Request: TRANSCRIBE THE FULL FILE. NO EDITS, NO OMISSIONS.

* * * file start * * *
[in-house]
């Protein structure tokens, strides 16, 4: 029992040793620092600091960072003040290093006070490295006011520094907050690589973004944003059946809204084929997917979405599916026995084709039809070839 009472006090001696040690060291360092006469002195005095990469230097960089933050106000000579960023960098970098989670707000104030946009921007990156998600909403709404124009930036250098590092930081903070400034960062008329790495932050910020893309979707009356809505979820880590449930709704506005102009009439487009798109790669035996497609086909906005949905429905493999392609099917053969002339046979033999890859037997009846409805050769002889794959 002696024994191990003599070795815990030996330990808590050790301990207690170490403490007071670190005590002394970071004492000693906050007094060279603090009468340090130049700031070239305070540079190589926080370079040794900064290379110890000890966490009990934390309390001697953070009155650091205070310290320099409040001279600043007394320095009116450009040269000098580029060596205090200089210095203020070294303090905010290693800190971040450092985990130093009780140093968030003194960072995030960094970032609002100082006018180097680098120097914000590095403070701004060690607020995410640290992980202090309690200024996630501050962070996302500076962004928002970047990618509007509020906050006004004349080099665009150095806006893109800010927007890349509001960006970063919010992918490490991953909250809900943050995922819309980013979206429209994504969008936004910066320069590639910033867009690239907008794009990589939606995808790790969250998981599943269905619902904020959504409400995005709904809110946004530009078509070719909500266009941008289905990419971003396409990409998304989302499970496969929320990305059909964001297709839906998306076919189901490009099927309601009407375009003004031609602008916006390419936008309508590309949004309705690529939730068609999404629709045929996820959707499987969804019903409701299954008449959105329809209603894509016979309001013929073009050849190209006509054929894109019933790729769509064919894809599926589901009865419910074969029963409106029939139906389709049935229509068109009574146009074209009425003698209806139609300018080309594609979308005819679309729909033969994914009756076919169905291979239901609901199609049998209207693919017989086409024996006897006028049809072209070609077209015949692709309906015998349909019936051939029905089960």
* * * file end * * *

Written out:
[in-house]
């Protein structure tokens, strides 16, 4: 029992040793620092600091960072003040290093006070490295006011520094907050690589973004944003059946809204084929997917979405599916026995084709039809070839 009472006090001696040690060291360092006469002195005095990469230097960089933050106000000579960023960098970098989670707000104030946009921007990156998600909403709404124009930036250098590092930081903070400034960062008329790495932050910020893309979707009356809505979820880590449930709704506005102009009439487009798109790669035996497609086909906005949905429905493999392609099917053969002339046979033999890859037997009846409805050769002889794959 002696024994191990003599070795815990030996330990808590050790301990207690170490403490007071670190005590002394970071004492000693906050007094060279603090009468340090130049700031070239305070540079190589926080370079040794900064290379110890000890966490009990934390309390001697953070009155650091205070310290320099409040001279600043007394320095009116450009040269000098580029060596205090200089210095203020070294303090905010290693800190971040450092985990130093009780140093968030003194960072995030960094970032609002100082006018180097680098120097914000590095403070701004060690607020995410640290992980202090309690200024996630501050962070996302500076962004928002970047990618509007509020906050006004004349080099665009150095806006893109800010927007890349509001960006970063919010992918490490991953909250809900943050995922819309980013979206429209994504969008936004910066320069590639910033867009690239907008794009990589939606995808790790969250998981599943269905619902904020959504409400995005709904809110946004530009078509070719909500266009941008289905990419971003396409990409998304989302499970496969929320990305059909964001297709839906998306076919189901490009099927309601009407375009003004031609602008916006390419936008309508590309949004309705690529939730068609999404629709045929996820959707499987969804019903409701299954008449959105329809209603894509016979309001013929073009050849190209006509054929894109019933790729769509064919894809599926589901009865419910074969029963409106029939139906389709049935229509068109009574146009074209009425003698209806139609300018080309594609979308005819679309729909033969994914009756076919169905291979239901609901199609049998209207693919017989086409024996006897006028049809072209070609077209015949692709309906015998349909019936051939029905089960």